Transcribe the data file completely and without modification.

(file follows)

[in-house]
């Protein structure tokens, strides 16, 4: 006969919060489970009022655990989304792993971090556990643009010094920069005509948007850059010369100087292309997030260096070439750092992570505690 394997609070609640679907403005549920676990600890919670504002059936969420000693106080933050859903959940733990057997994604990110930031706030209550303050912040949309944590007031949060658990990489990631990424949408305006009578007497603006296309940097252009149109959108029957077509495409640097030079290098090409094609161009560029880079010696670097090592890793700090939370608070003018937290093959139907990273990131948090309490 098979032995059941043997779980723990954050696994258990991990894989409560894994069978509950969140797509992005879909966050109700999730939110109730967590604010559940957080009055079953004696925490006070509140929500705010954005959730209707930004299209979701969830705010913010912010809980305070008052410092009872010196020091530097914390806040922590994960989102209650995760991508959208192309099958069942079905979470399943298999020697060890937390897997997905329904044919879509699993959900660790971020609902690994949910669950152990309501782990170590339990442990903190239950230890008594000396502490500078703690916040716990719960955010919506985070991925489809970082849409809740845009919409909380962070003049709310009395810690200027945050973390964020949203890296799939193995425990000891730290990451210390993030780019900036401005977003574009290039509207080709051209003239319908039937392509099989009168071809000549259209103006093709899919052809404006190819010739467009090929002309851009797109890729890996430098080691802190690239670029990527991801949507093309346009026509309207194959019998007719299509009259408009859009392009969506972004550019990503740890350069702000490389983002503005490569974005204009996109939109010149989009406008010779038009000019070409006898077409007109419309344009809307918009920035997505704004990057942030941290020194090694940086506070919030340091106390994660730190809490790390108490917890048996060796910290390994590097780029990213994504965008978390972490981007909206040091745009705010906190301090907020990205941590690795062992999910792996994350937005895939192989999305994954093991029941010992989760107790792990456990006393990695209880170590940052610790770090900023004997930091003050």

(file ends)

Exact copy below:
[in-house]
């Protein structure tokens, strides 16, 4: 006969919060489970009022655990989304792993971090556990643009010094920069005509948007850059010369100087292309997030260096070439750092992570505690 394997609070609640679907403005549920676990600890919670504002059936969420000693106080933050859903959940733990057997994604990110930031706030209550303050912040949309944590007031949060658990990489990631990424949408305006009578007497603006296309940097252009149109959108029957077509495409640097030079290098090409094609161009560029880079010696670097090592890793700090939370608070003018937290093959139907990273990131948090309490 098979032995059941043997779980723990954050696994258990991990894989409560894994069978509950969140797509992005879909966050109700999730939110109730967590604010559940957080009055079953004696925490006070509140929500705010954005959730209707930004299209979701969830705010913010912010809980305070008052410092009872010196020091530097914390806040922590994960989102209650995760991508959208192309099958069942079905979470399943298999020697060890937390897997997905329904044919879509699993959900660790971020609902690994949910669950152990309501782990170590339990442990903190239950230890008594000396502490500078703690916040716990719960955010919506985070991925489809970082849409809740845009919409909380962070003049709310009395810690200027945050973390964020949203890296799939193995425990000891730290990451210390993030780019900036401005977003574009290039509207080709051209003239319908039937392509099989009168071809000549259209103006093709899919052809404006190819010739467009090929002309851009797109890729890996430098080691802190690239670029990527991801949507093309346009026509309207194959019998007719299509009259408009859009392009969506972004550019990503740890350069702000490389983002503005490569974005204009996109939109010149989009406008010779038009000019070409006898077409007109419309344009809307918009920035997505704004990057942030941290020194090694940086506070919030340091106390994660730190809490790390108490917890048996060796910290390994590097780029990213994504965008978390972490981007909206040091745009705010906190301090907020990205941590690795062992999910792996994350937005895939192989999305994954093991029941010992989760107790792990456990006393990695209880170590940052610790770090900023004997930091003050």